Obama wins re-election - KCBD NewsChannel 11 Lubbock

Obama 'more inspired than ever' after historic election

President Barack Obama and Vice President Joe Biden hug after learning of their victory in the 2012 election. (Source: White House) President Barack Obama and Vice President Joe Biden hug after learning of their victory in the 2012 election. (Source: White House)
President Barack Obama greeted thousands of supporters in Chicago after he was re-elected to a second term Tuesday. (Source: CNN) President Barack Obama greeted thousands of supporters in Chicago after he was re-elected to a second term Tuesday. (Source: CNN)
Former Massachusetts Gov. Mitt Romney conceded the election to President Barack Obama on Tuesday. (Source: CNN) Former Massachusetts Gov. Mitt Romney conceded the election to President Barack Obama on Tuesday. (Source: CNN)
Barack Obama's official Twitter account sent out the photo of him embracing his wife, Michelle, along with the phrase "four more years." (Source: @BarackObama) Barack Obama's official Twitter account sent out the photo of him embracing his wife, Michelle, along with the phrase "four more years." (Source: @BarackObama)

CHICAGO (RNN) – Barack Obama told an electric crowd of thousands "the best is yet to come" in his first speech after being re-elected president.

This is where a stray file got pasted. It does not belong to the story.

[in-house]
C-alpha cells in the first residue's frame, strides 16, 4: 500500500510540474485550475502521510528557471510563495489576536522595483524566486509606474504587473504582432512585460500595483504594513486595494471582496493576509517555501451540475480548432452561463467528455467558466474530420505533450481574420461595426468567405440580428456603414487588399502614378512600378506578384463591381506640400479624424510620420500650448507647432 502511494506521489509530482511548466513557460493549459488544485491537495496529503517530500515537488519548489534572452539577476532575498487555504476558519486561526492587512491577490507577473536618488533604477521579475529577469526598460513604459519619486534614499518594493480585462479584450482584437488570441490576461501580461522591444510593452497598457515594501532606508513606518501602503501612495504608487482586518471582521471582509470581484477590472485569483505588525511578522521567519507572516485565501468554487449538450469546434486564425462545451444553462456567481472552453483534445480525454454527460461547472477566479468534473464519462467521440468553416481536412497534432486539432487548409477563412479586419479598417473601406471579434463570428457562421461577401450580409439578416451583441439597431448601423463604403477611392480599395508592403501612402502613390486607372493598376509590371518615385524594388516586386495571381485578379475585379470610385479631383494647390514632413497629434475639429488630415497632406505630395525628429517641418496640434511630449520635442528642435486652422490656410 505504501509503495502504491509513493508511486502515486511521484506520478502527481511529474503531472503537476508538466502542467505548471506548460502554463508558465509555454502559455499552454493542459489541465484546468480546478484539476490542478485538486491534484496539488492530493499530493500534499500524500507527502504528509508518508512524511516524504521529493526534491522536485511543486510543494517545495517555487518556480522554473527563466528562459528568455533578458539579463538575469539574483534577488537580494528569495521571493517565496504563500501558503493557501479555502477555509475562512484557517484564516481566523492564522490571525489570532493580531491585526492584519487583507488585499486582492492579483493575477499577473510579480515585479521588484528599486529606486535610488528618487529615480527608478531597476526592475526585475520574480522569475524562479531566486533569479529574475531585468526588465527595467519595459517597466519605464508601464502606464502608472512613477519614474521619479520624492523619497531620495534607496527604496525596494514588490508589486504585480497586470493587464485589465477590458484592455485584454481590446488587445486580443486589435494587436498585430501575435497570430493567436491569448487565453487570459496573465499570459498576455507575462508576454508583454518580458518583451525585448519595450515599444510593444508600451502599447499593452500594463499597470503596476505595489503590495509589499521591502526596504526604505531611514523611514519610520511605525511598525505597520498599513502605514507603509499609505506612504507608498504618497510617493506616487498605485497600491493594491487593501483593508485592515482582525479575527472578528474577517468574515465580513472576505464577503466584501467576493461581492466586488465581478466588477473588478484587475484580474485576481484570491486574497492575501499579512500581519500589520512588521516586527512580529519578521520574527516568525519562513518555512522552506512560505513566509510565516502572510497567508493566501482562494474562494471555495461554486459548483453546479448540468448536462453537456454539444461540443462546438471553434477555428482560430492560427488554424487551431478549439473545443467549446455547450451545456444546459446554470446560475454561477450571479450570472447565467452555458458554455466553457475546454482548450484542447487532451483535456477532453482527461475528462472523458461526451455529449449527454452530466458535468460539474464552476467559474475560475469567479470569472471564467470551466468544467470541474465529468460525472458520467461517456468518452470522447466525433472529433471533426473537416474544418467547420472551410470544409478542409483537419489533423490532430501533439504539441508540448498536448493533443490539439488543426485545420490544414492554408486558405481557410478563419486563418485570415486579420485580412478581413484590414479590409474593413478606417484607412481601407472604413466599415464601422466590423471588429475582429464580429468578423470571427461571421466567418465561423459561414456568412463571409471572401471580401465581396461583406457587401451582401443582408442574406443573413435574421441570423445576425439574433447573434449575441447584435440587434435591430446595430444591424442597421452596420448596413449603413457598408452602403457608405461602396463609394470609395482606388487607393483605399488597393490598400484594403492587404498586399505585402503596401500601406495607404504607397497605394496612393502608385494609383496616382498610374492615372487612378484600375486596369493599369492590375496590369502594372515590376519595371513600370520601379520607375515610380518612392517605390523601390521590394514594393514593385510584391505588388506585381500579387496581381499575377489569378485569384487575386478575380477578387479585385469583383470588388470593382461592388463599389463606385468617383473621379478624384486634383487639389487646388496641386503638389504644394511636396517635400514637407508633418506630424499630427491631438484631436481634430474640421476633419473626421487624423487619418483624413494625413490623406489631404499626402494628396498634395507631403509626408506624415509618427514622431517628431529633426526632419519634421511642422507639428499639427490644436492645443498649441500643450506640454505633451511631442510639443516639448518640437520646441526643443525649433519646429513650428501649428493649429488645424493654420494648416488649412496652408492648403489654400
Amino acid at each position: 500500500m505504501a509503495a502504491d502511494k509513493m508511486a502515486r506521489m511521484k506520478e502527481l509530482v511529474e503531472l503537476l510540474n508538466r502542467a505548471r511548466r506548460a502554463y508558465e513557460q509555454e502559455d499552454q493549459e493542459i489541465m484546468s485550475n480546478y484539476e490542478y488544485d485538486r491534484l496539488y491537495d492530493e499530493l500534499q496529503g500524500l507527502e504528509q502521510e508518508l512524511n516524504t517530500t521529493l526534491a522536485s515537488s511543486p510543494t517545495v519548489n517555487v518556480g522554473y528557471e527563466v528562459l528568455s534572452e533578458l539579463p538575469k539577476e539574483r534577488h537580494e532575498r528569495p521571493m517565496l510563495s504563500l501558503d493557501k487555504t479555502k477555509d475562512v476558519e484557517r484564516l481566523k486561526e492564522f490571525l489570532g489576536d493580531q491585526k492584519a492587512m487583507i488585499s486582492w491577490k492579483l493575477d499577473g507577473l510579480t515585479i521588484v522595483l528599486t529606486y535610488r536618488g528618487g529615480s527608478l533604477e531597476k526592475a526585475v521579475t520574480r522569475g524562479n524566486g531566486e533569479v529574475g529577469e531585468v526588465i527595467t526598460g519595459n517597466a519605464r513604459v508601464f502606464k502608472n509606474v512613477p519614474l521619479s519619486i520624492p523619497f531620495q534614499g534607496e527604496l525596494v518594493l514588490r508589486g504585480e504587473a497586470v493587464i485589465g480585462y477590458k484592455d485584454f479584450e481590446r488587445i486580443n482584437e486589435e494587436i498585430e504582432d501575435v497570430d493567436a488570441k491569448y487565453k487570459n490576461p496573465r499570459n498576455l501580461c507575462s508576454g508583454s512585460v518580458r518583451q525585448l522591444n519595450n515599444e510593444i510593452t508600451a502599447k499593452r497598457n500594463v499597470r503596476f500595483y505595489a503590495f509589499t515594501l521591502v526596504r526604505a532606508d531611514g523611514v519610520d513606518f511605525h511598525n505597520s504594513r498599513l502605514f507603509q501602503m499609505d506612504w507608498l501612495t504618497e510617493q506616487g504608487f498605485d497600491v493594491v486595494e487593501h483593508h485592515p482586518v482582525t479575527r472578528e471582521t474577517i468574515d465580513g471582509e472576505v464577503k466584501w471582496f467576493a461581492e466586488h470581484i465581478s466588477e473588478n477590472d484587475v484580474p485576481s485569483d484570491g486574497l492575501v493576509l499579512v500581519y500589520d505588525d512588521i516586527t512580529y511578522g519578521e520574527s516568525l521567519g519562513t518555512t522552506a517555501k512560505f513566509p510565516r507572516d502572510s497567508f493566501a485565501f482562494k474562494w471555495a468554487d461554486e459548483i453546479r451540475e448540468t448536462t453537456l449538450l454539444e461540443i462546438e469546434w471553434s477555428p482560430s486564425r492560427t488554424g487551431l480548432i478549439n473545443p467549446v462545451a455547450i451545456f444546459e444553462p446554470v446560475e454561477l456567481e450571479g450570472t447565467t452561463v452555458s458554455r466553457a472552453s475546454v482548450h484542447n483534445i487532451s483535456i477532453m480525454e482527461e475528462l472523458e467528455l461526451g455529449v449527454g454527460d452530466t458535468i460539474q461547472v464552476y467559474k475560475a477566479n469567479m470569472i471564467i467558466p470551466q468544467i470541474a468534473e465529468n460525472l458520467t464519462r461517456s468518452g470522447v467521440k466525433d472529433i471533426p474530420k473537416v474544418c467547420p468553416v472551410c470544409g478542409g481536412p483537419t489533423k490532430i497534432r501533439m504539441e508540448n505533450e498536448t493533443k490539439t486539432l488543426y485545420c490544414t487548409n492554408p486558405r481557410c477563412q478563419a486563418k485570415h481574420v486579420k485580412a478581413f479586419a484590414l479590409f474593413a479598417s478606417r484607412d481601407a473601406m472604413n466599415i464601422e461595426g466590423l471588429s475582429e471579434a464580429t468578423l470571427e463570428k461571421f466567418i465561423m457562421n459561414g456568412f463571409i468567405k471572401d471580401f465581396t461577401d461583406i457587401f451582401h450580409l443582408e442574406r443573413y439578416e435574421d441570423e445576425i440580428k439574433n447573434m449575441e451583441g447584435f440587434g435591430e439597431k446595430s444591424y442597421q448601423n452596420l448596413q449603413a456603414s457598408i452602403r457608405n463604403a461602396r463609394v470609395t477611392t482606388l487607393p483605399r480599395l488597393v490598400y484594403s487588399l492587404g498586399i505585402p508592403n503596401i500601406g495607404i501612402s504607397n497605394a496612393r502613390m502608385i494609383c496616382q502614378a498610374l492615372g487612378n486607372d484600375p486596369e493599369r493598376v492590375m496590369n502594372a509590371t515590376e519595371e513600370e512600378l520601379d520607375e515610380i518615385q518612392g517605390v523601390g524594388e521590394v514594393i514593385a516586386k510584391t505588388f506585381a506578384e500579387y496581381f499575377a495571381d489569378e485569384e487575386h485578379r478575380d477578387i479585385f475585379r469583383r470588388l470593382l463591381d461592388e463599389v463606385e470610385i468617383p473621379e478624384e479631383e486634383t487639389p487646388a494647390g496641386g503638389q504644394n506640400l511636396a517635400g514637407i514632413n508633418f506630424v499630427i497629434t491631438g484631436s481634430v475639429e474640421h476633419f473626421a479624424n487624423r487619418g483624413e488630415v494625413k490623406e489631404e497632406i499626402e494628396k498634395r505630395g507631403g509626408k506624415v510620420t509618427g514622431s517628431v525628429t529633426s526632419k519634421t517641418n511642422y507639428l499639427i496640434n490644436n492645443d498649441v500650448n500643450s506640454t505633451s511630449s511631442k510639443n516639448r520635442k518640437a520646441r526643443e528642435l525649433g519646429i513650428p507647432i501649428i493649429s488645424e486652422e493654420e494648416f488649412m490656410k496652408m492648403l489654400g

"The task of perfecting our union moves forward," Obama said. "It moves forward because of you. It moves forward because you reaffirm the spirit that has triumphed over war and depression."

He said he would return to the White House "more inspired than ever," and work with members of all parties to solve the issues facing the nation, namely jobs. But he called upon all citizens as well, telling them their duty did not end with their vote.

"America, I believe we can build on the progress we've made and continue to fight for new jobs, new opportunity and new security for the middle class," Obama said.

He credited Republican presidential nominee Mitt Romney and his family for their service. Also, he said he looked forward to speaking with Romney about ways they could work together and improve the country.

Obama told everyone who had voted or participated in the campaign that they "made your voice heard, and you made a difference." And he expressed his appreciation to all of his supporters who made the night possible.

"Thank you for believing all the way," he said. "Through every hill, through every valley, you lifted me up the whole way with all the work you've done."

Michelle Obama and their daughters, Sasha and Malia, escorted him out to the stage and greeted him after, along with Vice President Joe Biden. Obama talked about how his daughters had grown "before our eyes" into smart beautiful women.

He talked about how he also watched as the country fell in love with the woman he loved.

"I wouldn't be the man I am today without the woman who agreed to marry me 20 years ago," Obama said. "Michelle, I have never loved you more."